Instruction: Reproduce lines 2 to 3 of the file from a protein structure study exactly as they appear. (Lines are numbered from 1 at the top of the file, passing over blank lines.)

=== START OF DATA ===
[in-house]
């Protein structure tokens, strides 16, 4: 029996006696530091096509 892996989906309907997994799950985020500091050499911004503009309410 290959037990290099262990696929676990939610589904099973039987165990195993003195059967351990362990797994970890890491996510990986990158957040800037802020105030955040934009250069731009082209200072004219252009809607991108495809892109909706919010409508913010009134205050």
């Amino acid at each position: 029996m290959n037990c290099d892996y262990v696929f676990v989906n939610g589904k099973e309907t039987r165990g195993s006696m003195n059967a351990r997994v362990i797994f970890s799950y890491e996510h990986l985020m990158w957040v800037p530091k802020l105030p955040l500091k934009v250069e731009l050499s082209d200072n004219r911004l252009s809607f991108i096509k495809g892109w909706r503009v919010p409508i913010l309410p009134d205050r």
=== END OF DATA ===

């Protein structure tokens, strides 16, 4: 029996006696530091096509 892996989906309907997994799950985020500091050499911004503009309410 290959037990290099262990696929676990939610589904099973039987165990195993003195059967351990362990797994970890890491996510990986990158957040800037802020105030955040934009250069731009082209200072004219252009809607991108495809892109909706919010409508913010009134205050």
């Amino acid at each position: 029996m290959n037990c290099d892996y262990v696929f676990v989906n939610g589904k099973e309907t039987r165990g195993s006696m003195n059967a351990r997994v362990i797994f970890s799950y890491e996510h990986l985020m990158w957040v800037p530091k802020l105030p955040l500091k934009v250069e731009l050499s082209d200072n004219r911004l252009s809607f991108i096509k495809g892109w909706r503009v919010p409508i913010l309410p009134d205050r």